This is quite extreme compared to typical real-world conditions. For example, ASCE/SEI 7-02 cites the design rainfall intensity for a 100-year, 1-hour rainfall in Birmingham, Ala., as 3.75 inches per hour, and 1.5 inches per hour in Los Angeles. A 15-minute duration 100-year design event typically ranges from 2 to 4 inches per hour for areas within the 90 mph basic wind speed contour. Therefore, for most applications, the required ASTM E331 water penetration test is the most stringent of the various tests that can be applied and gives reasonable assurance that the design as tested will perform satisfactorily.

In terms of impact resistance, optional tests can be conducted according to the protocols set forth in AAMA 506 Voluntary Specifications for Impact and Cycle Testing of Fenestration Products or the more severe tests of Florida’s Miami-Dade and Broward Counties, located in the defined high velocity hurricane zone. The latter require windows to withstand impacts simulated by impelling a 2 x 4 stud into the product at 34 mph.

Verification that the tests are reliable as performance indicators is built into the requirements of the AAMA certification program. It begins with the fact that a laboratory must be qualified and accredited by AAMA for its ability to accurately perform the required specific tests per the specified ASTM or AAMA protocols and have no business relationship to the manufacturer(s) whose products it may test. The lab must apply to participate in the program and contract that it will properly and responsibly maintain the accreditation. Then, the lab is subjected to initial and periodic repeat inspections that include confirmation of the calibration status of its testing apparatus by the program’s independent third-party validator organization. Finally, each and every test report from the laboratory is reviewed and approved by the validator before the results can be used as evidence in support of certification.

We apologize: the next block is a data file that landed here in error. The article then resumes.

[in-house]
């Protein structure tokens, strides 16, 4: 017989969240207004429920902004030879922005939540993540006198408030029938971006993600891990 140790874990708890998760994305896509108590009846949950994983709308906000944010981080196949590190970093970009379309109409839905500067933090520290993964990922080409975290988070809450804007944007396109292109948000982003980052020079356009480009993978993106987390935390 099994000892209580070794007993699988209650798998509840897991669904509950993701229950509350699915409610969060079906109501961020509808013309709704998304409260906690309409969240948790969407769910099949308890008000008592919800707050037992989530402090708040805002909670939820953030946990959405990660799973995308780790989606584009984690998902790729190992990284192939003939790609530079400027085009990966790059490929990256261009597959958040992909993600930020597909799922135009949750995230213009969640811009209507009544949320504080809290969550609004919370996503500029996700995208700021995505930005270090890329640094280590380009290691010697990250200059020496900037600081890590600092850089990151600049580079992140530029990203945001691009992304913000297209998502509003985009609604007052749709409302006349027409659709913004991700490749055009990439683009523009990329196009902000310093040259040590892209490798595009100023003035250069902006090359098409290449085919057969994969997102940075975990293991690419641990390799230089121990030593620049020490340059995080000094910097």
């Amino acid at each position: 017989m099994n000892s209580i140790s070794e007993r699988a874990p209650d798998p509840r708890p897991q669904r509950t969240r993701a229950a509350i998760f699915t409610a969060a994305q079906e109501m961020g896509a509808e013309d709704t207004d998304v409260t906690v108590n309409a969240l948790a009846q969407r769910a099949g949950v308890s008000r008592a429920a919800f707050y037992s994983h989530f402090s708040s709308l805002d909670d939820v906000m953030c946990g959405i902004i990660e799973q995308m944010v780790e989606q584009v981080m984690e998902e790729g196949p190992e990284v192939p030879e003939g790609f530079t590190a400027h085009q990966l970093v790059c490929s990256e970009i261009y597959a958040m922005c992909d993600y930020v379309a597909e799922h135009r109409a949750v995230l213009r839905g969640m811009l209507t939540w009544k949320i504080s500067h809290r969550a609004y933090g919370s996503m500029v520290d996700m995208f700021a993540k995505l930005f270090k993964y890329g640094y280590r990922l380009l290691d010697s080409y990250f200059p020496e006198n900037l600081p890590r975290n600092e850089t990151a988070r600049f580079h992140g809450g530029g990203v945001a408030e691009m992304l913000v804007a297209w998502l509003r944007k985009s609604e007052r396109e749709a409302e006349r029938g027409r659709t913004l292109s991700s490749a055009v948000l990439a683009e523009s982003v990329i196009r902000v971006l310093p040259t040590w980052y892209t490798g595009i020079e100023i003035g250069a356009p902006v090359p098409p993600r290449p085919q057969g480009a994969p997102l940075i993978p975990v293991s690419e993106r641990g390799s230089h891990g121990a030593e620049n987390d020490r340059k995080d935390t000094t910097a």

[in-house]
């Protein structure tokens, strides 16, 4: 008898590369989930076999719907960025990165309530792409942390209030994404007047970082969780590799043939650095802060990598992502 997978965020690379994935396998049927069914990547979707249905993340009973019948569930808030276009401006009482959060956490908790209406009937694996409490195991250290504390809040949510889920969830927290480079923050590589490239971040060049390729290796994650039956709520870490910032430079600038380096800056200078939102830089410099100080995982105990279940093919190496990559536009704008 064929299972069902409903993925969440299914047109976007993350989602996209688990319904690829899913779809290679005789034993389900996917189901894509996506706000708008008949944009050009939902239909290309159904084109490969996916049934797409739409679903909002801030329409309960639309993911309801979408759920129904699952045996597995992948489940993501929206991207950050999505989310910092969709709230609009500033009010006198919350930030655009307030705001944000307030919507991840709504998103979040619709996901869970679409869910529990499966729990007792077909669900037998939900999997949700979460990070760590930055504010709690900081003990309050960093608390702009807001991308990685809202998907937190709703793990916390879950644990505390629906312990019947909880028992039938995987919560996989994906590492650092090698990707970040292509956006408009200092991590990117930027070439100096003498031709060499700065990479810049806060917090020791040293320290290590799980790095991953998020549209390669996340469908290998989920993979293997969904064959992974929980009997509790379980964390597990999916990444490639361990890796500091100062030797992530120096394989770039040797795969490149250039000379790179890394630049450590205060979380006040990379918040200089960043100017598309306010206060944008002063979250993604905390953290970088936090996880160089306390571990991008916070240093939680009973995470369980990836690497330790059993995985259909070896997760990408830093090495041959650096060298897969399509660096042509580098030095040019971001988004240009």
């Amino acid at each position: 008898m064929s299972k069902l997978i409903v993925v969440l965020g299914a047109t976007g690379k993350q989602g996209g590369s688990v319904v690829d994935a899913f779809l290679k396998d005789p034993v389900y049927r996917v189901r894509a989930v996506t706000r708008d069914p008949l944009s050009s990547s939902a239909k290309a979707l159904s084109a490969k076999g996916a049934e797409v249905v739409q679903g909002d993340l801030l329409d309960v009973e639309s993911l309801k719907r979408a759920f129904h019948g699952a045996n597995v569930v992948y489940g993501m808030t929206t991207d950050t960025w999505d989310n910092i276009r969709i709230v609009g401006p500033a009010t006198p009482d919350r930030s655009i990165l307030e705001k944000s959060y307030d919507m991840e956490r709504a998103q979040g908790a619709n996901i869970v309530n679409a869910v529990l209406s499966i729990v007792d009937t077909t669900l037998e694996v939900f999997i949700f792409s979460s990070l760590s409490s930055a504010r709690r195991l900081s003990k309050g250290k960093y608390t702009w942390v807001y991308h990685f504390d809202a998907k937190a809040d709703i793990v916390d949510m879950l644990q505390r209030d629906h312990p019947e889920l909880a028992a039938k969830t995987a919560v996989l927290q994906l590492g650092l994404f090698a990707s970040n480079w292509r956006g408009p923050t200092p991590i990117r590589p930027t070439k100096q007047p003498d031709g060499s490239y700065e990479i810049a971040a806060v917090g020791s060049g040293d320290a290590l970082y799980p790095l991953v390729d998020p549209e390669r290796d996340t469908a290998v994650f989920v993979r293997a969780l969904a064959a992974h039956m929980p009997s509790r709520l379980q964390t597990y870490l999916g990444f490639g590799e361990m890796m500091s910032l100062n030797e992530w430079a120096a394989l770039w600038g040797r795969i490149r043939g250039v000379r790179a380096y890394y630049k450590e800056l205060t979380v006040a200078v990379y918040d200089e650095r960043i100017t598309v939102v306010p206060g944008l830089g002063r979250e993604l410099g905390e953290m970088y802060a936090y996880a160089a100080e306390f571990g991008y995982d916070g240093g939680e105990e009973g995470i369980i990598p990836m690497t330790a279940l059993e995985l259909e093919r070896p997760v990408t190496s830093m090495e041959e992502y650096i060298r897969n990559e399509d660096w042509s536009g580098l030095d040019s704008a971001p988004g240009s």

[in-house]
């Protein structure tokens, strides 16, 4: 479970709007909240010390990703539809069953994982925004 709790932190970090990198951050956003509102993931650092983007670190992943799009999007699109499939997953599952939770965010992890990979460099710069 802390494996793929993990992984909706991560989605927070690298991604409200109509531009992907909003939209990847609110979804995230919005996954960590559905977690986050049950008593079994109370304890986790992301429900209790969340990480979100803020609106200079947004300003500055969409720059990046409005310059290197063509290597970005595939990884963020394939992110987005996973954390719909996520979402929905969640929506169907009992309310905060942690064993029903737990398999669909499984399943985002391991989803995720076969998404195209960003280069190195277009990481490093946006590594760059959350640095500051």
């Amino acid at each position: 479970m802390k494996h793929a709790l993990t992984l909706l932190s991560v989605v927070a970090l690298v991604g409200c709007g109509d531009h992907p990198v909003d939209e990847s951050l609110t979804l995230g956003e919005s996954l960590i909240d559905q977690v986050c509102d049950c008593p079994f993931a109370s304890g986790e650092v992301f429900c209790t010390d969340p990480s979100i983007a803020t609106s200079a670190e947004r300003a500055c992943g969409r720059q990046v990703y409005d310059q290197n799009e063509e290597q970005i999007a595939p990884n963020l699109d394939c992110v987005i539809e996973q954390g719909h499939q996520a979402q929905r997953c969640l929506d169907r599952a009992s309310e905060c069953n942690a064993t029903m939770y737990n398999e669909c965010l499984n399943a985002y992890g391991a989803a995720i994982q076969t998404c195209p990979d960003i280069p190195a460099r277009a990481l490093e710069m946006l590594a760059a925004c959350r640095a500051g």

Testing at the Component Level
Any effective definition of window quality must encompass the performance of its components as well as the way they interact to make a completed window unit. Separate standards and test methods therefore apply to components such as reinforcing members, glass, coatings, weatherstrip, gaskets, glazing beads and hardware as well as sealants, flashing and other installation products. As a prerequisite for their use in fenestration products that bear the AAMA Certification Gold Label, such components must be qualified through separate, independent testing per the cited standards.